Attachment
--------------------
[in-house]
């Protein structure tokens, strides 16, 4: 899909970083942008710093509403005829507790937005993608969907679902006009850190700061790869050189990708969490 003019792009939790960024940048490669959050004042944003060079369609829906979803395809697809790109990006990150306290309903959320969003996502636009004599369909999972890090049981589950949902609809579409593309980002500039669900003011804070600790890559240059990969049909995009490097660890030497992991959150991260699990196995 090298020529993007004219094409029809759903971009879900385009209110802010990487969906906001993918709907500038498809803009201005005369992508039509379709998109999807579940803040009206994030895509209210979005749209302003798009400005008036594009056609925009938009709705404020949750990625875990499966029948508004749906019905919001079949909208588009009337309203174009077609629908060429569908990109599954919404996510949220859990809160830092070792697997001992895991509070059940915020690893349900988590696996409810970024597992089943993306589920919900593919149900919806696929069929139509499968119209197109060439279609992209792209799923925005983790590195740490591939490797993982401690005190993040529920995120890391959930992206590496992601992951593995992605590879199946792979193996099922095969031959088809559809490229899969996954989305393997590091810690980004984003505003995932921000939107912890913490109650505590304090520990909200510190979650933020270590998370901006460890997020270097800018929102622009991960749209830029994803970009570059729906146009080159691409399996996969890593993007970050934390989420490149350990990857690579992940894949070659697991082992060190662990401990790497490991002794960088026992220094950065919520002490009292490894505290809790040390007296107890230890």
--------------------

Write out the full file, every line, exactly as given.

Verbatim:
[in-house]
């Protein structure tokens, strides 16, 4: 899909970083942008710093509403005829507790937005993608969907679902006009850190700061790869050189990708969490 003019792009939790960024940048490669959050004042944003060079369609829906979803395809697809790109990006990150306290309903959320969003996502636009004599369909999972890090049981589950949902609809579409593309980002500039669900003011804070600790890559240059990969049909995009490097660890030497992991959150991260699990196995 090298020529993007004219094409029809759903971009879900385009209110802010990487969906906001993918709907500038498809803009201005005369992508039509379709998109999807579940803040009206994030895509209210979005749209302003798009400005008036594009056609925009938009709705404020949750990625875990499966029948508004749906019905919001079949909208588009009337309203174009077609629908060429569908990109599954919404996510949220859990809160830092070792697997001992895991509070059940915020690893349900988590696996409810970024597992089943993306589920919900593919149900919806696929069929139509499968119209197109060439279609992209792209799923925005983790590195740490591939490797993982401690005190993040529920995120890391959930992206590496992601992951593995992605590879199946792979193996099922095969031959088809559809490229899969996954989305393997590091810690980004984003505003995932921000939107912890913490109650505590304090520990909200510190979650933020270590998370901006460890997020270097800018929102622009991960749209830029994803970009570059729906146009080159691409399996996969890593993007970050934390989420490149350990990857690579992940894949070659697991082992060190662990401990790497490991002794960088026992220094950065919520002490009292490894505290809790040390007296107890230890």